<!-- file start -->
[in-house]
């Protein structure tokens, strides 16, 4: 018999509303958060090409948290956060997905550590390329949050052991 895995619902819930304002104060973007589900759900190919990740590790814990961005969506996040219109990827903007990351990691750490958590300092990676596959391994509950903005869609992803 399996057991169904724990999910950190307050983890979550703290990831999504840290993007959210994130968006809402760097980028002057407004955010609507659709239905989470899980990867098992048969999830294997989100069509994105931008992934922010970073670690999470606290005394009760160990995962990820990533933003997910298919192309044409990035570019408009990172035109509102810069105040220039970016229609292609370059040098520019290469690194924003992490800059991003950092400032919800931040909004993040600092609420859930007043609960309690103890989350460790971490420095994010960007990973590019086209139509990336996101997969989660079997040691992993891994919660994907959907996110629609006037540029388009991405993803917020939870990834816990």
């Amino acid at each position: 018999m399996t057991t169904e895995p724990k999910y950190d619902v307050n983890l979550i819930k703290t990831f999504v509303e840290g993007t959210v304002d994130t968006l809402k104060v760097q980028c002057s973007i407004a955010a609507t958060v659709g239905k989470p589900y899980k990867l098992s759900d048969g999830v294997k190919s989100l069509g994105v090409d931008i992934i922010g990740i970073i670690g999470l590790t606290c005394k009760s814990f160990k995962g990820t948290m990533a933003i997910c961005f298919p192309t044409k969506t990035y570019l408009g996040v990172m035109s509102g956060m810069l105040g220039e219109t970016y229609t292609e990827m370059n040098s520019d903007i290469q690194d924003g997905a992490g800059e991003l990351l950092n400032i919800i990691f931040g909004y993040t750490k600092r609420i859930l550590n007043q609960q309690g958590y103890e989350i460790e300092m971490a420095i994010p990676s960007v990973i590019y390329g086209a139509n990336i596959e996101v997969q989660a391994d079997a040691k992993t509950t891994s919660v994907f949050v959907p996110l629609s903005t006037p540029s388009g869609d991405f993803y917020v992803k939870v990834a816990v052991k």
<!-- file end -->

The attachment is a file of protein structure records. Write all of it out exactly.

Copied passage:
[in-house]
């Protein structure tokens, strides 16, 4: 018999509303958060090409948290956060997905550590390329949050052991 895995619902819930304002104060973007589900759900190919990740590790814990961005969506996040219109990827903007990351990691750490958590300092990676596959391994509950903005869609992803 399996057991169904724990999910950190307050983890979550703290990831999504840290993007959210994130968006809402760097980028002057407004955010609507659709239905989470899980990867098992048969999830294997989100069509994105931008992934922010970073670690999470606290005394009760160990995962990820990533933003997910298919192309044409990035570019408009990172035109509102810069105040220039970016229609292609370059040098520019290469690194924003992490800059991003950092400032919800931040909004993040600092609420859930007043609960309690103890989350460790971490420095994010960007990973590019086209139509990336996101997969989660079997040691992993891994919660994907959907996110629609006037540029388009991405993803917020939870990834816990």
């Amino acid at each position: 018999m399996t057991t169904e895995p724990k999910y950190d619902v307050n983890l979550i819930k703290t990831f999504v509303e840290g993007t959210v304002d994130t968006l809402k104060v760097q980028c002057s973007i407004a955010a609507t958060v659709g239905k989470p589900y899980k990867l098992s759900d048969g999830v294997k190919s989100l069509g994105v090409d931008i992934i922010g990740i970073i670690g999470l590790t606290c005394k009760s814990f160990k995962g990820t948290m990533a933003i997910c961005f298919p192309t044409k969506t990035y570019l408009g996040v990172m035109s509102g956060m810069l105040g220039e219109t970016y229609t292609e990827m370059n040098s520019d903007i290469q690194d924003g997905a992490g800059e991003l990351l950092n400032i919800i990691f931040g909004y993040t750490k600092r609420i859930l550590n007043q609960q309690g958590y103890e989350i460790e300092m971490a420095i994010p990676s960007v990973i590019y390329g086209a139509n990336i596959e996101v997969q989660a391994d079997a040691k992993t509950t891994s919660v994907f949050v959907p996110l629609s903005t006037p540029s388009g869609d991405f993803y917020v992803k939870v990834a816990v052991k």